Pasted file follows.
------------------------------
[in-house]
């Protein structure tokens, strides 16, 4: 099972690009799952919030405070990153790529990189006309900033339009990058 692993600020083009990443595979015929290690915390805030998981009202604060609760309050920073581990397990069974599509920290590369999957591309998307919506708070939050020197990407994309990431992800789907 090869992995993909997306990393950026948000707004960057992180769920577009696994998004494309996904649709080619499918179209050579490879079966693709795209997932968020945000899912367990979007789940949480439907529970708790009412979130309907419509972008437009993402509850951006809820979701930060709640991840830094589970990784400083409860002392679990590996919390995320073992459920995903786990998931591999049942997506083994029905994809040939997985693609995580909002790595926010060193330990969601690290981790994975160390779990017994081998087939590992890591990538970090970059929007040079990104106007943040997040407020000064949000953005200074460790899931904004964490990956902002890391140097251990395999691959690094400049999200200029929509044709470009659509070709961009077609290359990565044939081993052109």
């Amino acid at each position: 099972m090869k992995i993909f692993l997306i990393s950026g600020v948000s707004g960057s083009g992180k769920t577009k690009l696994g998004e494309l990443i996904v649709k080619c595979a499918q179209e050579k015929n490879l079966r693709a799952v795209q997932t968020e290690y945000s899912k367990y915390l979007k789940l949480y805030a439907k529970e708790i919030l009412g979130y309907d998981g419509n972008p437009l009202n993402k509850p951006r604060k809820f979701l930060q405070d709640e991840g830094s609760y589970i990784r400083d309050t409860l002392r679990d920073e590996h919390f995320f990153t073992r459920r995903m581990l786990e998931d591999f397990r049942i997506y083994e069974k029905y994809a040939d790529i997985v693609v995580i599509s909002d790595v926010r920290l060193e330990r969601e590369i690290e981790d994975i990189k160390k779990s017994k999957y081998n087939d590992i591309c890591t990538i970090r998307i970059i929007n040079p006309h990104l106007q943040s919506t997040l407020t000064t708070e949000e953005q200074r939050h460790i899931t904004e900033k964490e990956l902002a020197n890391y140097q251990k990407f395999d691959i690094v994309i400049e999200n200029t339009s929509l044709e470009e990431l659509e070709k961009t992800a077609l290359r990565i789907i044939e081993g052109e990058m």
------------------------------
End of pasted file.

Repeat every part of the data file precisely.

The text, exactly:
[in-house]
């Protein structure tokens, strides 16, 4: 099972690009799952919030405070990153790529990189006309900033339009990058 692993600020083009990443595979015929290690915390805030998981009202604060609760309050920073581990397990069974599509920290590369999957591309998307919506708070939050020197990407994309990431992800789907 090869992995993909997306990393950026948000707004960057992180769920577009696994998004494309996904649709080619499918179209050579490879079966693709795209997932968020945000899912367990979007789940949480439907529970708790009412979130309907419509972008437009993402509850951006809820979701930060709640991840830094589970990784400083409860002392679990590996919390995320073992459920995903786990998931591999049942997506083994029905994809040939997985693609995580909002790595926010060193330990969601690290981790994975160390779990017994081998087939590992890591990538970090970059929007040079990104106007943040997040407020000064949000953005200074460790899931904004964490990956902002890391140097251990395999691959690094400049999200200029929509044709470009659509070709961009077609290359990565044939081993052109």
């Amino acid at each position: 099972m090869k992995i993909f692993l997306i990393s950026g600020v948000s707004g960057s083009g992180k769920t577009k690009l696994g998004e494309l990443i996904v649709k080619c595979a499918q179209e050579k015929n490879l079966r693709a799952v795209q997932t968020e290690y945000s899912k367990y915390l979007k789940l949480y805030a439907k529970e708790i919030l009412g979130y309907d998981g419509n972008p437009l009202n993402k509850p951006r604060k809820f979701l930060q405070d709640e991840g830094s609760y589970i990784r400083d309050t409860l002392r679990d920073e590996h919390f995320f990153t073992r459920r995903m581990l786990e998931d591999f397990r049942i997506y083994e069974k029905y994809a040939d790529i997985v693609v995580i599509s909002d790595v926010r920290l060193e330990r969601e590369i690290e981790d994975i990189k160390k779990s017994k999957y081998n087939d590992i591309c890591t990538i970090r998307i970059i929007n040079p006309h990104l106007q943040s919506t997040l407020t000064t708070e949000e953005q200074r939050h460790i899931t904004e900033k964490e990956l902002a020197n890391y140097q251990k990407f395999d691959i690094v994309i400049e999200n200029t339009s929509l044709e470009e990431l659509e070709k961009t992800a077609l290359r990565i789907i044939e081993g052109e990058m």